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NIH readies grants for more research on long-term health effects of COVID-19

NIH readies grants for more research on long-term health effects of COVID-19
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The National Institutes of Health (NIH) is preparing to offer more than $1 billion in grants within three weeks for more research into the long-term health issues after a COVID-19 infection, commonly known as "long COVID-19."

NIH Director Francis Collins told a House Energy and Commerce subcommittee Wednesday that the agency is moving forward with an “unprecedented” large-scale study on tens of thousands of COVID-19 long-haulers to examine the “prevalence, severity and persistence” of the ongoing health problems after infection.

The agency has already received 273 responses to its February request for research proposals, Collins said, adding he expects intensive laboratory and imaging studies to start by the summer. 

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During the hearing focused on long-term COVID-19 symptoms, Collins cited preliminary research that found 10 percent to 30 percent of people who had COVID-19 may develop long-term health issues. With more than 32 million confirmed cases in the U.S. in the past year, that could amount to millions dealing with long COVID-19.

“Some of you have been suffering for more than a year, with no answers, no treatment options, not even a forecast of what your future may hold,” he said. “Some of you have even faced skepticism about whether your symptoms are real. I want to assure you that we at NIH hear you and believe you.”

Symptoms of long COVID-19 include fatigue, brain fog, disturbed sleep, shortness of breath, palpitations, depression, loss of taste and smell and muscle and joint pain, which persist four weeks or more after diagnosis. Initial data shows that older people, women and those who are obese may be at increased risk for long COVID-19, but Collins said more research is needed.

A Centers for Disease Control and Prevention (CDC) study released last week found that two-thirds of nonhospitalized COVID-19 patients received some kind of new diagnosis up to six months after contracting the virus.

During the hearing, John Brooks, chief medical officer for the CDC's COVID-19 response, called the phenomenon of long COVID-19 “unprecedented,” noting that “people who recover from the flu or a cold don't typically make a scheduled visit a month later."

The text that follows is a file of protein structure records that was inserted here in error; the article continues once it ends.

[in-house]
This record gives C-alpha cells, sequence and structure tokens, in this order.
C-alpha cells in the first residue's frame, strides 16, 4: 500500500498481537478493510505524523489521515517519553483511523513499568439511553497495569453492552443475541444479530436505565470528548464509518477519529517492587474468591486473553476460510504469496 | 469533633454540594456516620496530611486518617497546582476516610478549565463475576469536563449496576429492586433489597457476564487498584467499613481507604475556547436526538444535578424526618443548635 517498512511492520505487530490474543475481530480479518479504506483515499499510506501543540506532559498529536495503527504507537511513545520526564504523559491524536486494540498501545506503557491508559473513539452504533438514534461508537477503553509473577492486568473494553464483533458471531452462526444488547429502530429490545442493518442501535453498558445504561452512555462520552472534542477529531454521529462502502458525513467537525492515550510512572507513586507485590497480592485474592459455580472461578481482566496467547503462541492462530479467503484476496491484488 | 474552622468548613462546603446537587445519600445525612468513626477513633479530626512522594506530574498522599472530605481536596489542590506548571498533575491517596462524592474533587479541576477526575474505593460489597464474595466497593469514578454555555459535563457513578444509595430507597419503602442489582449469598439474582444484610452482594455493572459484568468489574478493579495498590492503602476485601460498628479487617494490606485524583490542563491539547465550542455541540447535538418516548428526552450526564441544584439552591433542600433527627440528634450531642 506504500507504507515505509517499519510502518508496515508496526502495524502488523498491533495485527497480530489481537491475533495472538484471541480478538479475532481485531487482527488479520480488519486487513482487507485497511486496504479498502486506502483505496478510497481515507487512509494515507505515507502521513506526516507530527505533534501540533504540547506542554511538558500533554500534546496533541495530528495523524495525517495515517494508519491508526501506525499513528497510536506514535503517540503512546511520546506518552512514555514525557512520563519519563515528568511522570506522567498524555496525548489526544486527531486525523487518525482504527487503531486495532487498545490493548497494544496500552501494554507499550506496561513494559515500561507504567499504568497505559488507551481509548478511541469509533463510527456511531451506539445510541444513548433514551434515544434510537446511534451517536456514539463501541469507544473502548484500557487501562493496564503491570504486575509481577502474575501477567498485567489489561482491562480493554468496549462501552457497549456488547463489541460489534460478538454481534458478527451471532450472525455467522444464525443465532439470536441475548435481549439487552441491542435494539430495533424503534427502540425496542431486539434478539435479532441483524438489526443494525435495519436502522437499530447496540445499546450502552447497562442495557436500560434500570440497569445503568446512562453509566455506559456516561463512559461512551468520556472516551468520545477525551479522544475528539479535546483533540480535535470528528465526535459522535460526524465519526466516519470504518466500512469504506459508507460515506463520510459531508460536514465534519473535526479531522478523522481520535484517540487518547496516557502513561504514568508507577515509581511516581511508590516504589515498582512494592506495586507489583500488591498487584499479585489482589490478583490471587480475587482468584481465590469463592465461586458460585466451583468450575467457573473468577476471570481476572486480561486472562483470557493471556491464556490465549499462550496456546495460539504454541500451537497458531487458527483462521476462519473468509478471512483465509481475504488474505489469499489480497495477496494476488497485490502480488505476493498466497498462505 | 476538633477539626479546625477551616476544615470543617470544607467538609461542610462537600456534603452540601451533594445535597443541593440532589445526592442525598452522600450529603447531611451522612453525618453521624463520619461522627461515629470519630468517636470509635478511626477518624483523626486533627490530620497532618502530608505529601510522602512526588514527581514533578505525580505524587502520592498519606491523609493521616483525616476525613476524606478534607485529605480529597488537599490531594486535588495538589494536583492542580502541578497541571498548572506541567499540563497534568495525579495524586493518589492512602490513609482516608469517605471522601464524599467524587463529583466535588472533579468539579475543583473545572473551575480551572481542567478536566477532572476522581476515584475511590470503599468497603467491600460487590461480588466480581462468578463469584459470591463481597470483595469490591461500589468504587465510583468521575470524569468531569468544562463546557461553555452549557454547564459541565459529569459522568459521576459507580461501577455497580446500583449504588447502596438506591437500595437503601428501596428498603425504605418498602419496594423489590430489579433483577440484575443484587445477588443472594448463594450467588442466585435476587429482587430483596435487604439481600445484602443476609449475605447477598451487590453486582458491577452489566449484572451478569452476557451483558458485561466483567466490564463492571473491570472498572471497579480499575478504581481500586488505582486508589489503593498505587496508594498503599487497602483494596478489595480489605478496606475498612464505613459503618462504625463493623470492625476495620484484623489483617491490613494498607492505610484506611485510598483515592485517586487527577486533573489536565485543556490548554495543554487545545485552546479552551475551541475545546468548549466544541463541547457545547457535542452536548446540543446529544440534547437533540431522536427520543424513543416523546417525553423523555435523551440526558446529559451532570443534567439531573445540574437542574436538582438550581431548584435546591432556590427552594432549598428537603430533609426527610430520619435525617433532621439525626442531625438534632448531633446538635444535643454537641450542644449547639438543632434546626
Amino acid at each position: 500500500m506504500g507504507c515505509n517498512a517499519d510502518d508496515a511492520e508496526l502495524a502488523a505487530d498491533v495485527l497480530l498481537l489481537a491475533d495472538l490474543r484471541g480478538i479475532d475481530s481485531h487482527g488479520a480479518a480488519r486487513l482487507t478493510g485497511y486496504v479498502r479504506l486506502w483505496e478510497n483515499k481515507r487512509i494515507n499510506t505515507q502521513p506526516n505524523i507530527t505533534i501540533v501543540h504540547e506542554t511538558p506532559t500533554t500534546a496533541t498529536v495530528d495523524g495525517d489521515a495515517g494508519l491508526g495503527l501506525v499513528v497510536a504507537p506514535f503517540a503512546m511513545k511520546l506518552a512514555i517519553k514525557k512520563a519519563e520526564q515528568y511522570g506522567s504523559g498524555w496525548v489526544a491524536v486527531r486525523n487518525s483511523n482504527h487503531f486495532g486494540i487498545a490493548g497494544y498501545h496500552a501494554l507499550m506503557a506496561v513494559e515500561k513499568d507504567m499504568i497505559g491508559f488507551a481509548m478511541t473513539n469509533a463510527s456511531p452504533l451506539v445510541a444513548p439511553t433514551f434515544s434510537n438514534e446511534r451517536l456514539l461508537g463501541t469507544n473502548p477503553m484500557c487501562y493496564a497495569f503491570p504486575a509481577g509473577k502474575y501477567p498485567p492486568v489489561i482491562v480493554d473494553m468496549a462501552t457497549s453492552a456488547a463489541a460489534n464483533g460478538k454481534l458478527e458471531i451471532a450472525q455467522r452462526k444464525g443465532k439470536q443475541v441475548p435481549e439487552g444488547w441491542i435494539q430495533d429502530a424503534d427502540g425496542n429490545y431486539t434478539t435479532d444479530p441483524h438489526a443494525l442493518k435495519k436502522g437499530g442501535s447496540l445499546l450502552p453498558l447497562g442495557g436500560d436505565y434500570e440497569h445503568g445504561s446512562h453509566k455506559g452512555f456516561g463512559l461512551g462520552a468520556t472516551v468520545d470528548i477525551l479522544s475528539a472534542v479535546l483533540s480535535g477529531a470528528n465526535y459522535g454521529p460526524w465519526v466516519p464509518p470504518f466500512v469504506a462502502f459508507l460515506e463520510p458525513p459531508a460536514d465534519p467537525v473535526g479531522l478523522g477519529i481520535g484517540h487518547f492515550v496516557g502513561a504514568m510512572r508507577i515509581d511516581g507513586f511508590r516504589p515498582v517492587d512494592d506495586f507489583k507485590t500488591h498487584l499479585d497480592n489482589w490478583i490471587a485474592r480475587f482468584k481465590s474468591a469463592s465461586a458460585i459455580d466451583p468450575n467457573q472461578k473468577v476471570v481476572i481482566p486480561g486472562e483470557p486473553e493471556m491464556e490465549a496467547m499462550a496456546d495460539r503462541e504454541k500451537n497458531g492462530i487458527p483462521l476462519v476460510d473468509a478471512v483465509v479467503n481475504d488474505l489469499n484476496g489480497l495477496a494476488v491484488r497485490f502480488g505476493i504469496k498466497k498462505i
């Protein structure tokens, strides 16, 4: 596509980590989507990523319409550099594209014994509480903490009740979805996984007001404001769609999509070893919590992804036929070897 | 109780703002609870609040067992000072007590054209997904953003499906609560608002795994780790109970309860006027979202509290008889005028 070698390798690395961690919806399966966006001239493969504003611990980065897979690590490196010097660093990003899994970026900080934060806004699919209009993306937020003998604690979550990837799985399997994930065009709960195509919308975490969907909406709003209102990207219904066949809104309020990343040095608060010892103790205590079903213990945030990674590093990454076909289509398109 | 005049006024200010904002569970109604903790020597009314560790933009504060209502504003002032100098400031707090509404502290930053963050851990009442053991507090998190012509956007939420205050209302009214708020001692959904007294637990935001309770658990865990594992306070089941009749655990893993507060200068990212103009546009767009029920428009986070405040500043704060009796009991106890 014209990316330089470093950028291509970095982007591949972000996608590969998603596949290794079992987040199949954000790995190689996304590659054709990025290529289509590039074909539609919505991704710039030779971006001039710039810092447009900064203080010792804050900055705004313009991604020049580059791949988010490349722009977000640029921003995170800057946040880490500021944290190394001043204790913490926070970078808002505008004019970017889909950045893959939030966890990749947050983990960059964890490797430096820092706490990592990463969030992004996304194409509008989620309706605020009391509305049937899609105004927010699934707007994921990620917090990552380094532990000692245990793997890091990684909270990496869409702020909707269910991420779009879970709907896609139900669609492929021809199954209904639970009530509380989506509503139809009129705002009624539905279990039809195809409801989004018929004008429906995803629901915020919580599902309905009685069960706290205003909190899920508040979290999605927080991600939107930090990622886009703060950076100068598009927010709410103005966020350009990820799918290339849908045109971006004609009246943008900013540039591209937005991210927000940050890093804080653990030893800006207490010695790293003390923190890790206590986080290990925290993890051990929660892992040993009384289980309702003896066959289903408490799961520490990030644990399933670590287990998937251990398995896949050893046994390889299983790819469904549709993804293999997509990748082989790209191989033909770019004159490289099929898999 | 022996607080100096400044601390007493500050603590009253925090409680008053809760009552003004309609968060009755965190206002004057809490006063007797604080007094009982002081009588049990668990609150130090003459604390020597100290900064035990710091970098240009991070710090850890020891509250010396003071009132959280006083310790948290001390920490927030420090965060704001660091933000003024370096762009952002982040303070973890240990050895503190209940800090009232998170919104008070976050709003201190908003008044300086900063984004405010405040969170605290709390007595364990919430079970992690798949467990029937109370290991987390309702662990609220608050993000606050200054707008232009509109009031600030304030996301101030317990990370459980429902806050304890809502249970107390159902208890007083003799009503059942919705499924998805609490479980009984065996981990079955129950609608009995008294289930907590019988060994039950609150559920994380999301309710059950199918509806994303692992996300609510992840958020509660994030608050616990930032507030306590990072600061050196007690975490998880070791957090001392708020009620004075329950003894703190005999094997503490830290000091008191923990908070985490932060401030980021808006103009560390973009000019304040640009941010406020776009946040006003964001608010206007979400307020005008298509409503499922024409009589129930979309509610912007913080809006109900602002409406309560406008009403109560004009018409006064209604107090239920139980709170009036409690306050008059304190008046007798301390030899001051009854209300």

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Minority communities have been disproportionately effected by COVID-19, experiencing higher death rates and case counts.

Officials said they expect data to show these communities disproportionately affected by long COVID-19 as well.

“My fear is that as acute COVID uncovered our nation's failures in emergency response and equitable health care, long COVID-19 will uncover our failures in fairly treating chronic disease and disability,” subcommittee Chairwoman Rep. Anna EshooAnna Georges EshooHillicon Valley: Senate unanimously confirms Chris Inglis as first White House cyber czar | Scrutiny mounts on Microsoft's surveillance technology | Senators unveil bill to crack down on cyber criminals FCC votes to advance proposed ban on Chinese telecom equipment Pharmaceutical industry donated to two-thirds of Congress ahead of 2020 elections: analysis MORE (D-Calif.) said during her opening statement. 

Brooks recommended those who believe they may have developed long COVID-19 should seek care from their primary care physician or go to a post-coronavirus clinic for treatment. 

Officials and long COVID-19 patients testified that some of those suffering from long-term symptoms were met with doubt from physicians, making it more difficult to get care.  

“Having this hearing today is probably one of the most important first steps of raising the awareness we need in America,” Brooks said. “And I encourage people to take it seriously when they have someone they know talk about this syndrome. It’s real.”